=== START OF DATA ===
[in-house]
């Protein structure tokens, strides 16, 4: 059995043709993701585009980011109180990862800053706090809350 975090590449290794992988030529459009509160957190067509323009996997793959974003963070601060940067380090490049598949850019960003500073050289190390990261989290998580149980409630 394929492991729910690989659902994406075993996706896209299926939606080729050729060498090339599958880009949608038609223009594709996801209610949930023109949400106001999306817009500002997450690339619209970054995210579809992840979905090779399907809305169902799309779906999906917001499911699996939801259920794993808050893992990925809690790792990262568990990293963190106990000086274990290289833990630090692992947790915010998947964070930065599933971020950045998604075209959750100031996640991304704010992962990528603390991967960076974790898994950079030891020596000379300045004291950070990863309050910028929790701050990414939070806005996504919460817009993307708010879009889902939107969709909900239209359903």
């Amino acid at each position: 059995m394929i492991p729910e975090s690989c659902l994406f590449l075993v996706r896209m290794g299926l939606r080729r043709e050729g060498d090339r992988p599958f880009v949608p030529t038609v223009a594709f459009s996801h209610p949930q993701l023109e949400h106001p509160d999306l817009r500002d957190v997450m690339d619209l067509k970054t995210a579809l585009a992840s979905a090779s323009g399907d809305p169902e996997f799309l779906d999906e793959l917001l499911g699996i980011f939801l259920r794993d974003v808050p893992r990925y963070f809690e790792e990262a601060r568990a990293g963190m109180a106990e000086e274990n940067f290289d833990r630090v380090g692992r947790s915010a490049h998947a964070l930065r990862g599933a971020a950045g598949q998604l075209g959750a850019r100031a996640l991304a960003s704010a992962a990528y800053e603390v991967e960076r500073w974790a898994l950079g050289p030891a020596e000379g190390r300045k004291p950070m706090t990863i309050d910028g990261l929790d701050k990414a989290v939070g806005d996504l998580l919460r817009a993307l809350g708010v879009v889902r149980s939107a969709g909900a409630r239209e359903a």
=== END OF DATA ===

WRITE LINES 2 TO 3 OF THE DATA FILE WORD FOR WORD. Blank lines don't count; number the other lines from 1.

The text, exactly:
């Protein structure tokens, strides 16, 4: 059995043709993701585009980011109180990862800053706090809350 975090590449290794992988030529459009509160957190067509323009996997793959974003963070601060940067380090490049598949850019960003500073050289190390990261989290998580149980409630 394929492991729910690989659902994406075993996706896209299926939606080729050729060498090339599958880009949608038609223009594709996801209610949930023109949400106001999306817009500002997450690339619209970054995210579809992840979905090779399907809305169902799309779906999906917001499911699996939801259920794993808050893992990925809690790792990262568990990293963190106990000086274990290289833990630090692992947790915010998947964070930065599933971020950045998604075209959750100031996640991304704010992962990528603390991967960076974790898994950079030891020596000379300045004291950070990863309050910028929790701050990414939070806005996504919460817009993307708010879009889902939107969709909900239209359903």
């Amino acid at each position: 059995m394929i492991p729910e975090s690989c659902l994406f590449l075993v996706r896209m290794g299926l939606r080729r043709e050729g060498d090339r992988p599958f880009v949608p030529t038609v223009a594709f459009s996801h209610p949930q993701l023109e949400h106001p509160d999306l817009r500002d957190v997450m690339d619209l067509k970054t995210a579809l585009a992840s979905a090779s323009g399907d809305p169902e996997f799309l779906d999906e793959l917001l499911g699996i980011f939801l259920r794993d974003v808050p893992r990925y963070f809690e790792e990262a601060r568990a990293g963190m109180a106990e000086e274990n940067f290289d833990r630090v380090g692992r947790s915010a490049h998947a964070l930065r990862g599933a971020a950045g598949q998604l075209g959750a850019r100031a996640l991304a960003s704010a992962a990528y800053e603390v991967e960076r500073w974790a898994l950079g050289p030891a020596e000379g190390r300045k004291p950070m706090t990863i309050d910028g990261l929790d701050k990414a989290v939070g806005d996504l998580l919460r817009a993307l809350g708010v879009v889902r149980s939107a969709g909900a409630r239209e359903a």